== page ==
Blofeld: This hexagram symbolizes thunder rolling across the whole earth; from it, all things receive their integrity. [The lower trigram is pictured as thunder, but it acts through its power to quicken growth.] The ancient rulers gave abundant and timely nourishment to all.

Liu: Thunder rolls under heaven; everything is innocent. The ancient kings cultivated virtue and used the appropriate time to nourish all beings.

Ritsema/Karcher: Below heaven thunder moving. Beings associating

Without embroiling. The Earlier Kings used luxuriance suiting the season to nurture the myriad beings.

Cleary (2): Thunder travels under the sky; things accompany with no error. Ancient kings promoted flourishing appropriate to the time and nurtured myriad beings.

Wu: Thunder moves under heaven. All things participate in the spirit of Freedom from Vainness. The ancient kings acted in time to cause all people and things to flourish.



Confucius/Legge: Innocence shows the dynamic first line descending from the upper trigram to become the lord of the hexagram in the lower trigram. We see the attributes of Motive Power and Strength. The dynamic fifth line is central and responded to by the magnetic second line. It is the will of heaven that true progress can only proceed from correctness. If the action of the subject is incorrect he will fall into error, and it will be unfortunate for him to move in any direction. Where can one with the illusion of innocence proceed? Can anything be accomplished by someone without the assistance of heaven's will?

Legge: Of the two Chinese characters which symbolize Innocence, one is the symbol of being reckless, and often of being insincere; these two characters in combination describe a state of entire freedom from such a condition. The subject of the hexagram therefore, is one who is simple and sincere. This quality is characteristic of heaven, and of the highest style of humanity. The figure is an essay on this noble attribute. But an absolute rectitude is essential to it. The nearer one comes to the ideal of the quality, the more powerful will be his influence and the greater his success. But let him see to it that he never swerve from being correct.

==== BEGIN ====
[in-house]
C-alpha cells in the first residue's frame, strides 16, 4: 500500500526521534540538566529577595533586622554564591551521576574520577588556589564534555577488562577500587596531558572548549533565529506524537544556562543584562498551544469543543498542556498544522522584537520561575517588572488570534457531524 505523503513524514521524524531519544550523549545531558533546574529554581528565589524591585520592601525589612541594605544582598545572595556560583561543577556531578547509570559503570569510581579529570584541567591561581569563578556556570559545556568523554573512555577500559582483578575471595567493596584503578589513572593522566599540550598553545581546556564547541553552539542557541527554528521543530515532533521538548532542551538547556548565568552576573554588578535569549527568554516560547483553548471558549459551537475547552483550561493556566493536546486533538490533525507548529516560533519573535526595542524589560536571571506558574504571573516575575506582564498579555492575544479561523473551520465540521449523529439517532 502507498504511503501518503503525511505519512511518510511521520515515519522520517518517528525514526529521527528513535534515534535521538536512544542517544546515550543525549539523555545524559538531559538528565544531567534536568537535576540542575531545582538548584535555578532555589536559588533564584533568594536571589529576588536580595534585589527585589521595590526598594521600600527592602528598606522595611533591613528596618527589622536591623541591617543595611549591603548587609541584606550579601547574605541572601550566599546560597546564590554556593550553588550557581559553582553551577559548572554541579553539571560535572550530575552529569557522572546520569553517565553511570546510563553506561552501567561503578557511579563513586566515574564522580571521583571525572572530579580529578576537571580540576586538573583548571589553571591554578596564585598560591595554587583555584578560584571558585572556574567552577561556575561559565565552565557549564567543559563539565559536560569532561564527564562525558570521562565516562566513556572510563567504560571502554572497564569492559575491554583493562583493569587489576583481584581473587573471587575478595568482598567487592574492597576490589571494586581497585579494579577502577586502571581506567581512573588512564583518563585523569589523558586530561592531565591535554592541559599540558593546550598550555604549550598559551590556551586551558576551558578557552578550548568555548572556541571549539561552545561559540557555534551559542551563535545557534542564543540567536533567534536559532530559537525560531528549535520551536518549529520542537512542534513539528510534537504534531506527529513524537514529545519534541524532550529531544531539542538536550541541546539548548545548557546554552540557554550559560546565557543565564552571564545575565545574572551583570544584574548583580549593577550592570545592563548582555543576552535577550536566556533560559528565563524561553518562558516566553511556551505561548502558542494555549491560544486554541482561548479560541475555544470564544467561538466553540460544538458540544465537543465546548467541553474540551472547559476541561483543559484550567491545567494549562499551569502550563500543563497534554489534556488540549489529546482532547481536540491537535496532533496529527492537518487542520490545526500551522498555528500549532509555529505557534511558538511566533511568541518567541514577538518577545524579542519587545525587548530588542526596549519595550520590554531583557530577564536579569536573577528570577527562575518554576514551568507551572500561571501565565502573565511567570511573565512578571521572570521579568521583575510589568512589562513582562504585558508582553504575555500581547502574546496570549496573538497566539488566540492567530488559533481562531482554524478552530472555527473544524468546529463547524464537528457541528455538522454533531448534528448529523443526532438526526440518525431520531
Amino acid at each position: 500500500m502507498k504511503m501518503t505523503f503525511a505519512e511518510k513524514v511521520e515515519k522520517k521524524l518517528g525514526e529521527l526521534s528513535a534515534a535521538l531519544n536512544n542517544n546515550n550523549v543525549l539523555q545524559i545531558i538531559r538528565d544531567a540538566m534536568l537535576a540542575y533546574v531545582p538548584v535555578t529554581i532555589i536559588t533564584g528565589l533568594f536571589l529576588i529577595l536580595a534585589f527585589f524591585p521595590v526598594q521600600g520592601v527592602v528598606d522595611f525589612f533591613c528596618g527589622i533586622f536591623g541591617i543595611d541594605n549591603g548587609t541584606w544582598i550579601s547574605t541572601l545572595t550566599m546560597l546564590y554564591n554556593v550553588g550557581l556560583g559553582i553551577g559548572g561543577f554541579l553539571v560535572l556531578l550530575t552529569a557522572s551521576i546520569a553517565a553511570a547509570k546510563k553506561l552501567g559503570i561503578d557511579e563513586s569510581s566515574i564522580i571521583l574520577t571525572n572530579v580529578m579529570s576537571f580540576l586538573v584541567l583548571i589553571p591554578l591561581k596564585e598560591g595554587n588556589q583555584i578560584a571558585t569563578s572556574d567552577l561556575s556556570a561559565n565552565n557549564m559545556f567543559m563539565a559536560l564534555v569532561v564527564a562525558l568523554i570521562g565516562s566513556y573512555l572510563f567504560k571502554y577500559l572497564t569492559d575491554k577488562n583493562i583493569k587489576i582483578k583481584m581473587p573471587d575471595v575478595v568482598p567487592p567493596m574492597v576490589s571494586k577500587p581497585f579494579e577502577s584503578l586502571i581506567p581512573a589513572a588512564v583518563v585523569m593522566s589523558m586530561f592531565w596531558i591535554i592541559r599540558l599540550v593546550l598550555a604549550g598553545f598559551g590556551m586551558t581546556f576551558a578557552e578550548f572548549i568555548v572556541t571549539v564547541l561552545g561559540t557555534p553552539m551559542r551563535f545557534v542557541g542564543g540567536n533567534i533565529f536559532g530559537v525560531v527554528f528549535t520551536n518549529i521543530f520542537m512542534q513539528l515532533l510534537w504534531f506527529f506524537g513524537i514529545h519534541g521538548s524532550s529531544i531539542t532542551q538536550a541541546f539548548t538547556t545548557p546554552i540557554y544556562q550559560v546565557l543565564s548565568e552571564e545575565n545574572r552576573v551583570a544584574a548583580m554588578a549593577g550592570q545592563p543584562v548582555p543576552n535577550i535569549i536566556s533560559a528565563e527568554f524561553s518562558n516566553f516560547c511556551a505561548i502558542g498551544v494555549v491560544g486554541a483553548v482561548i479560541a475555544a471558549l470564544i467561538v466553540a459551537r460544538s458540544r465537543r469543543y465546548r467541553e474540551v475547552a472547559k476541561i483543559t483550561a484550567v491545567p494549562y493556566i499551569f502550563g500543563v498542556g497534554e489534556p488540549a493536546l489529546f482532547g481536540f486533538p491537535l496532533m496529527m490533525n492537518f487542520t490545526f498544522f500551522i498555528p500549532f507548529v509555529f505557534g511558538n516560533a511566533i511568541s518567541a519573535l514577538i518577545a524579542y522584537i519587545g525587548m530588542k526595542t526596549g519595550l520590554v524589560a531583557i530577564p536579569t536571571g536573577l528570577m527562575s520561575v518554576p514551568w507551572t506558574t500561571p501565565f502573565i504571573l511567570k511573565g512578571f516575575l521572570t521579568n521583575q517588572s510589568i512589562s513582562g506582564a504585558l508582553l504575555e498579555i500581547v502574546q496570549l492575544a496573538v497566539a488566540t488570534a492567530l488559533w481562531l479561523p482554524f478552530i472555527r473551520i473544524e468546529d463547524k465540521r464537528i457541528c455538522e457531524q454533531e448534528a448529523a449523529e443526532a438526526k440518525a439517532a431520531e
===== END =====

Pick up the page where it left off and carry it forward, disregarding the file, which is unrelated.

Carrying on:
Anthony: Innocence means to let go of the present, thereby letting the future become what it will and being at peace with it… When we have learned to do a thing for its own sake, we know the meaning of innocence… In keeping our minds open and free, we are able to meet unexpected events with the help of the Creative, which always points out the correct and most appropriate response.



Judgment: Success is possible only if you are impeccably correct. If such is not the case, take no action at all. ("Let him who is without sin cast the first stone.")

The Superior Man acts in harmony with the times.

The ancient kings in the Image are mentioned by name in seven hexagrams. (See the commentary on hexagram number 20, Contemplation, for a fuller discussion of their symbolism.) Here, the Image shows them synchronizing their laws with the "laws of nature" -- an archetypal concept which is found in many mystical traditions. Here is the alchemical version: